Despite what we hear in the press, not all debt is bad. Take mortgages as an example, typically it is a low-interest bearing debt that is taken on as an investment. Student loans are just another one of these loans. They present a world of opportunities for our youth today, making higher education accessible as ever. Admittedly, this does come at a price, which if we look upon in terms of investment could bring upon huge returns; both in respects of prospective financial income and personal well-being. As students successfully follow their hearts and careers, they will inevitably lead a better quality of life and be happier fulfilling their dreams. So when we weigh it up, the positives truly outweigh the negatives.
On the other hand, higher education fees have been on the rise with the current annual feel averaging at around £9,000 at most universities across the UK. Taking into consideration the additional living costs to bear, students can be heavily indebted before their working lives begin. It is for this reason, we need to be thoughtful of how the loans are used and ensure avoidable expenses are not being taken on. With the loan being so accessible and of such a significant amount, it can be quite easy to run up expenses without realising how quickly the money dries up. Working part time during studies or even the holidays, is a great way to supplement income whilst also gaining some quite valuable work experience.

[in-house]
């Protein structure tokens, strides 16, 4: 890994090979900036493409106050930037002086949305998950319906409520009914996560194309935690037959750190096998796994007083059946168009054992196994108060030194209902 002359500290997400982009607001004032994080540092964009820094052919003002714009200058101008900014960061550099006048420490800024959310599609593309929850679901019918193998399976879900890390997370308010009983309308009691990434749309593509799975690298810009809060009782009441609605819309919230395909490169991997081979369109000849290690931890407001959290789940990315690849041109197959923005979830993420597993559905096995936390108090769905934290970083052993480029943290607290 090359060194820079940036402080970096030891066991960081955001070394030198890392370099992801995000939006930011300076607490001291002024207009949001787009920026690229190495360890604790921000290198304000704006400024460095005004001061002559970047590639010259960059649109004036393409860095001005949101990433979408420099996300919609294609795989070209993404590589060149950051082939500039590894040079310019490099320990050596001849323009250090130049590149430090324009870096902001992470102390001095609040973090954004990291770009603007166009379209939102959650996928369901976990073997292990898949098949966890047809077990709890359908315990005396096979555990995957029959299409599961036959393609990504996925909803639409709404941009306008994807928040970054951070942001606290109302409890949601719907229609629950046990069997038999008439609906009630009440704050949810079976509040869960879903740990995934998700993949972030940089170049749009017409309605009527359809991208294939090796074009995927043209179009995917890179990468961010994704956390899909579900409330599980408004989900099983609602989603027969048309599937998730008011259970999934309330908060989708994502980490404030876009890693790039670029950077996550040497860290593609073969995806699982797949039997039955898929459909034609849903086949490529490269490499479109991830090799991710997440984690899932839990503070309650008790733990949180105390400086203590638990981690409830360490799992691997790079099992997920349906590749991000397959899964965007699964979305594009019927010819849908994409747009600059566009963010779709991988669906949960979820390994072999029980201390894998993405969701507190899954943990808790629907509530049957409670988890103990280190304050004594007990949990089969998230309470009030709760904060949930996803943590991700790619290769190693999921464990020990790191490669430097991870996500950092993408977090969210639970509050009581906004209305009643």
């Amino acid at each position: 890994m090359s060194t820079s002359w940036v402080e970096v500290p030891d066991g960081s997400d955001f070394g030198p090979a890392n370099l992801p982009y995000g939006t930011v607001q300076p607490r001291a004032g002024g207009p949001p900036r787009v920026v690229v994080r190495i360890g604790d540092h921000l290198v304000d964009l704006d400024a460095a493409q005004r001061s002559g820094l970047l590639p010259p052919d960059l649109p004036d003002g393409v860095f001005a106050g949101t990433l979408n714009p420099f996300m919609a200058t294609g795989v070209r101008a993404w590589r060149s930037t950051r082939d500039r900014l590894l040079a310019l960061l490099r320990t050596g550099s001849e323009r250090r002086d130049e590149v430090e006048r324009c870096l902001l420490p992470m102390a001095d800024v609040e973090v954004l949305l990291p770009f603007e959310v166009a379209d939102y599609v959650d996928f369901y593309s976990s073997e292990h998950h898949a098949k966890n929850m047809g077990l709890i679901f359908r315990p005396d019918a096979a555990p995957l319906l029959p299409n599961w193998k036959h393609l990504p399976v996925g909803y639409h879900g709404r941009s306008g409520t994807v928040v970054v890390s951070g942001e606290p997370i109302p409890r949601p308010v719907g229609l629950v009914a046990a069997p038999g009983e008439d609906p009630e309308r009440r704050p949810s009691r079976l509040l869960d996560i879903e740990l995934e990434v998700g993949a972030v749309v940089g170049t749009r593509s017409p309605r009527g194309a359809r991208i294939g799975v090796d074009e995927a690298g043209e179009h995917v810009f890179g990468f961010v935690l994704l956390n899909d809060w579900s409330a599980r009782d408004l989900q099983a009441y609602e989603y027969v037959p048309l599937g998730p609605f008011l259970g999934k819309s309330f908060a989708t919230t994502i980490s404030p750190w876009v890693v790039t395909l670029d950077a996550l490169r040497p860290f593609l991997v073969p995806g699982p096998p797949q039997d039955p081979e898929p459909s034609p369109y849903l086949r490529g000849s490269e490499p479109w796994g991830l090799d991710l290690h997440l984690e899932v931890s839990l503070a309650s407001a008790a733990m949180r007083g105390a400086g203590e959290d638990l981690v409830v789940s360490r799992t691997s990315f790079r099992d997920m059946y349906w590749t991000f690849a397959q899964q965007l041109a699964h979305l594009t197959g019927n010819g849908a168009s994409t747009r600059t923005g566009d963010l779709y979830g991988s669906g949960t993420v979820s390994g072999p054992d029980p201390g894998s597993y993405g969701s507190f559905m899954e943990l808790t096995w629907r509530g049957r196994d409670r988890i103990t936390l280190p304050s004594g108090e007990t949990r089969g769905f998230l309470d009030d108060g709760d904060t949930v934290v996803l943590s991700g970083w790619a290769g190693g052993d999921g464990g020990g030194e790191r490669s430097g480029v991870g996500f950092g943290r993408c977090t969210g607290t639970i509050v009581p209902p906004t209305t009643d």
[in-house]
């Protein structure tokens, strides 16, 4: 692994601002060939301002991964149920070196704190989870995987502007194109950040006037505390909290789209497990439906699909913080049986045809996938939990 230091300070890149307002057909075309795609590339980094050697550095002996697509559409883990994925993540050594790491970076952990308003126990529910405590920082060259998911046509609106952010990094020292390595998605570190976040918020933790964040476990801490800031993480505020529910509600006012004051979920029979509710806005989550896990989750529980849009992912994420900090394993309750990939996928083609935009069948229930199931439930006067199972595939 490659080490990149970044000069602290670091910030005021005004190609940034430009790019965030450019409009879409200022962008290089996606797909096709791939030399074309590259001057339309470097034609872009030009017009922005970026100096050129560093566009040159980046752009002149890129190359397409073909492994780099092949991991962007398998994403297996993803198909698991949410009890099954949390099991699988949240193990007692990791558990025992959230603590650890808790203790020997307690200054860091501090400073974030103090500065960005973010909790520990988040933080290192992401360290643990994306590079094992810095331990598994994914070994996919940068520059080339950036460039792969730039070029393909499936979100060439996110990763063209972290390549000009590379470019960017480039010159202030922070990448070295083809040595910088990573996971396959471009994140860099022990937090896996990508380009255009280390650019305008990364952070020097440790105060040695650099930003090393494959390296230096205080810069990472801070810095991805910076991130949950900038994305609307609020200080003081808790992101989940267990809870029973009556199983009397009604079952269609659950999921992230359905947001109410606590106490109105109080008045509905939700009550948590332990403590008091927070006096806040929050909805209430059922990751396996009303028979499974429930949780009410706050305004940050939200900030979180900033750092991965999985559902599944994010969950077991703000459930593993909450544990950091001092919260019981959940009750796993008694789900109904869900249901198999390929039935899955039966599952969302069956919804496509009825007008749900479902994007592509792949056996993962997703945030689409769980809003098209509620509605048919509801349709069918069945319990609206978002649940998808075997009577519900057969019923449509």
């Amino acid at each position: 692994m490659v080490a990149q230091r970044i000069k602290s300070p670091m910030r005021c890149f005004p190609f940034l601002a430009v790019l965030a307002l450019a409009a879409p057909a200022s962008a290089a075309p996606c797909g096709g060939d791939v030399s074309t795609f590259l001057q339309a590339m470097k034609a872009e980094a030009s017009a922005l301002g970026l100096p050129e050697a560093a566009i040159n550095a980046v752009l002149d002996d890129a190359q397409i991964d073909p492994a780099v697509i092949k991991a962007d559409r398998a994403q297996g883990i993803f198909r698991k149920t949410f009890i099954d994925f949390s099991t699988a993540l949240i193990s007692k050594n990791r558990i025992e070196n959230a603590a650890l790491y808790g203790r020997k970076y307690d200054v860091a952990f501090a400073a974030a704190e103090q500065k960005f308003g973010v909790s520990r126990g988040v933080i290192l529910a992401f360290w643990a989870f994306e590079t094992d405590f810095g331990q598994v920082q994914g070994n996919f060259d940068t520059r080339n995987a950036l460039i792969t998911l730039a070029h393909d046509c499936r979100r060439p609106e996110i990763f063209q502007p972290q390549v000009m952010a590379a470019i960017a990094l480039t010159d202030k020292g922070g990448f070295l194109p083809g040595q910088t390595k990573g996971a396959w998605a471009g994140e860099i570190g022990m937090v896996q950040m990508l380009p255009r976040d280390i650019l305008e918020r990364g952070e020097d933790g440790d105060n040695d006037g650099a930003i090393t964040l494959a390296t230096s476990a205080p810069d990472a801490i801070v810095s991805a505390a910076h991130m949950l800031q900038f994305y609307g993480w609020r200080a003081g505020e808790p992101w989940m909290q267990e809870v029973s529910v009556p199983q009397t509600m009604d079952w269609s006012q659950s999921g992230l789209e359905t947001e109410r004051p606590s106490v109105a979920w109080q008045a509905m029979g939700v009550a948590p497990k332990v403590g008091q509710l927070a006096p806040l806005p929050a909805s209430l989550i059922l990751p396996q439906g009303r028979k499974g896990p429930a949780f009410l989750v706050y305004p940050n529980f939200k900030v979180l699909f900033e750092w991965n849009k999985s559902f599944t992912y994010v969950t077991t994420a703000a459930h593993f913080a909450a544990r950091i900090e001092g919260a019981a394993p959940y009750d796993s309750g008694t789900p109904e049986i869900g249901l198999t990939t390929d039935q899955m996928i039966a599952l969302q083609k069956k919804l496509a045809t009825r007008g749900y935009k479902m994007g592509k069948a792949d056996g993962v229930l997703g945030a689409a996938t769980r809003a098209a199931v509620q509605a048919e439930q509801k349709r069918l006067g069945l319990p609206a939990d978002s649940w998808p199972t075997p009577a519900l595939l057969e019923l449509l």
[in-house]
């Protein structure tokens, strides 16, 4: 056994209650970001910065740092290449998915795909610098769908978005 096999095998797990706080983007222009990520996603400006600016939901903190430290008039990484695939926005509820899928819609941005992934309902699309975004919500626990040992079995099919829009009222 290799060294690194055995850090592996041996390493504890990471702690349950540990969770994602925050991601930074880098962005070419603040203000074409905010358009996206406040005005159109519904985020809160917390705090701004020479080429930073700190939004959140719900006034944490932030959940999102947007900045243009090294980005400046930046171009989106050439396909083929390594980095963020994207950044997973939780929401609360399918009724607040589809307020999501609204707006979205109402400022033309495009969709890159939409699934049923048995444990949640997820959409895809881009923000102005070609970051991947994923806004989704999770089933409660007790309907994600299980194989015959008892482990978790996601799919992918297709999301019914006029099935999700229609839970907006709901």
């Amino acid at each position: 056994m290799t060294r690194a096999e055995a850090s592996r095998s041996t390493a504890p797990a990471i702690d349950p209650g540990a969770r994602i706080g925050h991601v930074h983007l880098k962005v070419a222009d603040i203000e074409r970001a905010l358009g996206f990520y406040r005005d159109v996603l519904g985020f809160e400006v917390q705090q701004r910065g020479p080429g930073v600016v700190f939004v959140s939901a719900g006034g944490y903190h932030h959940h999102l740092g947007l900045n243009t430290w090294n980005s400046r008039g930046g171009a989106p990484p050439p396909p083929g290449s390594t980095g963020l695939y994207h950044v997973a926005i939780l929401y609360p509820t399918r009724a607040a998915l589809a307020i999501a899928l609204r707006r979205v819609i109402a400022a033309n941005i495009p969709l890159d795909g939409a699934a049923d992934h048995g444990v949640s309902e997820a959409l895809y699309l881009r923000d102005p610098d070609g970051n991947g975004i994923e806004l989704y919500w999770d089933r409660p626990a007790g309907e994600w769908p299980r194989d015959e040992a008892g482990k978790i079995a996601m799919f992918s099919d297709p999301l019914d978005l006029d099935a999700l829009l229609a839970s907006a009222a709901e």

As with all good things, we do need to proceed with caution and work around the caveats we hear about so often. At present, a lot of focus has been placed on the prospects of getting a mortgage with the addition of the debt of a student loan. Simply put, yes, a student loan will still be considered as a debt when applying for a mortgage, but as your prospective income is anticipated to be higher, it may have little to no impact when weighed up. If you are spending wisely and studying hard it will all be worthwhile in the end.
On a more positive note, student loans will also be considered in terms of credit rating so you will be working your way to building up a credit history. This will then definitely work in your favour when you come to apply for a mortgage. With the new term starting, there is much conflicting coverage in the press at present, that can quite rightly be concerning, but instead of worrying, seek an expert’s opinion.
If you would like further advice about your mortgage or potential mortgage, why not contact me, Andrew, on 07720 353866, or email firstname.lastname@example.org.